28 May 2013

paddyb wrote:

The Saudis will probably buy Tesla and shut it down - a future where cars run on electricity is not one they'd like to think about!

There's quite a few posters on this website who'd like to see the back of electric/hybrid's too, athough they disappearing fast!

 

Hydrogen cars just went POP

28 May 2013

In less than 4 years time Nissan will have made the Leaf, or rather  its successor great, leaving nowhere for the Tesla to dominate.

But competition is good.

 

29 May 2013

If all the worlds vehicles ran on electricity, you would need all the worlds oil to burn to generate the electricty required.  Its impossible for oil to become of less value as long as it exists.

Until nuclear fusion of course.

 

 

29 May 2013

I must admit, i really like what Tesla is doing. The Model S and Model X really make a very strong case for EVs. However, despite great design, excellent tech and good battery life, the EV still isn't quite ready for prime time among mainstream buyers. For Tesla to make the jump, it'll need an entry level Golf-size car that sells for less than $30,000 / £20,000. This new model could just be that car. For it to succeed, battery technology will need to advance to offer a number of important new benefits:

  • Minimum 500 mile range
  • Batteries that are smaller, lighter and cheaper
  • Batteries that can easily be changed by the owner / driver
  • Nationwide rapid- charging infrastructure

Imagine driving from London to Edinburgh with an existing Tesla Model S. You'd get as far as Leeds (230 miles/ 300 km) and then you'd be forced to wait 8 hours while the car fully recharged. And what if you couldn't find a charging station? You'd be stranded, unless you could plug it into an ordinary electrical socket.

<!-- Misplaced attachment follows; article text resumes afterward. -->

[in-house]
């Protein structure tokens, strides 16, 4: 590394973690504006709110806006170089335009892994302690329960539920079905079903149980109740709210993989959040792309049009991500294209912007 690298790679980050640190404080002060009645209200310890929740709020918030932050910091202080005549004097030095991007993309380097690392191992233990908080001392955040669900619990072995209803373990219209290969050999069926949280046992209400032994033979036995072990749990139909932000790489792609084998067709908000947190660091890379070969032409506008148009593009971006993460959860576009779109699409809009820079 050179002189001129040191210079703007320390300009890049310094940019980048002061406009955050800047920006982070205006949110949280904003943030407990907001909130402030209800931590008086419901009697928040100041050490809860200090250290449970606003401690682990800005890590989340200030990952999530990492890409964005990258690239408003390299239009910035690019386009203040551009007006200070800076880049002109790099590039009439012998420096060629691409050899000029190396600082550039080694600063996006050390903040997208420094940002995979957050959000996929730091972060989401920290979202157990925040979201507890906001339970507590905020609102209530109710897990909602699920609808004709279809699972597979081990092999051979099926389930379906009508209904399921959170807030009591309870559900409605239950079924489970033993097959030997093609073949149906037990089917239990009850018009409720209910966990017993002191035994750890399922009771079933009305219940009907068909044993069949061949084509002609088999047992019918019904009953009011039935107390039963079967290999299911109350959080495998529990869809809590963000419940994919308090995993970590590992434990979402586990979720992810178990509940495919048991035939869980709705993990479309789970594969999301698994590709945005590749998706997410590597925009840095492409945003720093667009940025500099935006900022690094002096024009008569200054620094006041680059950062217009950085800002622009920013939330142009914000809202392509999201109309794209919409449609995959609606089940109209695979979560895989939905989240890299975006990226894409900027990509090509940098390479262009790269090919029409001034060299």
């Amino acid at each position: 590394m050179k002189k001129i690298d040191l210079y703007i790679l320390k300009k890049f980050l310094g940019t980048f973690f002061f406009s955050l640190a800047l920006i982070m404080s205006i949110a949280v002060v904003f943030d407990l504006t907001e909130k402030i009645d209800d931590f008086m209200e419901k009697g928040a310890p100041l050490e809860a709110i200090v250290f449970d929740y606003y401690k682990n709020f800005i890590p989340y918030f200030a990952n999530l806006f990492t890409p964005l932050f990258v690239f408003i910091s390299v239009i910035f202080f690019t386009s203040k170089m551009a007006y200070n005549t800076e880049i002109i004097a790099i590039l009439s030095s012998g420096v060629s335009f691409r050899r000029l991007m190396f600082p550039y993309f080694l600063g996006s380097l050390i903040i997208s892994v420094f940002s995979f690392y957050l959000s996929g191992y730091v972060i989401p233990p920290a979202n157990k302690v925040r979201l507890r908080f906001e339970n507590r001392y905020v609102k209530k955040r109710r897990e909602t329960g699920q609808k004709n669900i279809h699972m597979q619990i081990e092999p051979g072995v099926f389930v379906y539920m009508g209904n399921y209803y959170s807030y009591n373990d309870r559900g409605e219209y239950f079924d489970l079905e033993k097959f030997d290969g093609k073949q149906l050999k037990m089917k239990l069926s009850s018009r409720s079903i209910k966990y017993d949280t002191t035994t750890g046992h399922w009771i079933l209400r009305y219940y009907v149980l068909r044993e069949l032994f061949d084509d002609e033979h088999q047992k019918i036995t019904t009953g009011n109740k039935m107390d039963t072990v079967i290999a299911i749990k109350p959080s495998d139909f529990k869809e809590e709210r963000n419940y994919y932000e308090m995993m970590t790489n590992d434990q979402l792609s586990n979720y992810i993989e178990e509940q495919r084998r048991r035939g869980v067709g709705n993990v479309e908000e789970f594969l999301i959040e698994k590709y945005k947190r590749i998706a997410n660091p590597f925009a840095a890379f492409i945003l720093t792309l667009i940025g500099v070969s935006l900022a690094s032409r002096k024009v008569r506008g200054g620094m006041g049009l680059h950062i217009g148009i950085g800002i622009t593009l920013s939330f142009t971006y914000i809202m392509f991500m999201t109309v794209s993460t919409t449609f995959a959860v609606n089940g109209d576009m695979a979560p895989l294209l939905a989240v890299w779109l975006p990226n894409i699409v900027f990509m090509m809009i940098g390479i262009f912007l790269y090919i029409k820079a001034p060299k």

At the moment, EV batteries are simply enormous and need to be changed by the manufacturer. They're also incredibly expensive and heavy. They're not that durable either. By the time you've recharged your car 1,000 times (after around 3-years of constant use) you'll need to replace the battery unit, which is likley to cost around 30-40% of the price of the car when new. 

I don't want to be too critical of what Tesla is doing, but the disadvantages I've listed are fairly major. What is excisting, though, is that with every new generation model, Tesla is increasing battery life and range, reducing battery size and charge times, while improving the infrastructure. 

Make no mistake, we're reaching a 'tipping point' with electric cars. That will come with a battery breakthrough. Today, existing car manufacturers and oil companies are resisting the changeover to electric car propulsion systems, because their existing business model is a cash cow. But if Tesla suddenly gives us a Golf competitor with 500 mile range and a user-changeable battery the size of a suitcase - the rush to buy it will eclipse anything we've seen people queuing to buy iPhones. In fact Tesla could do to Ford, VW and Toyota what Apple has done to Microsoft. Let's hope so. Smile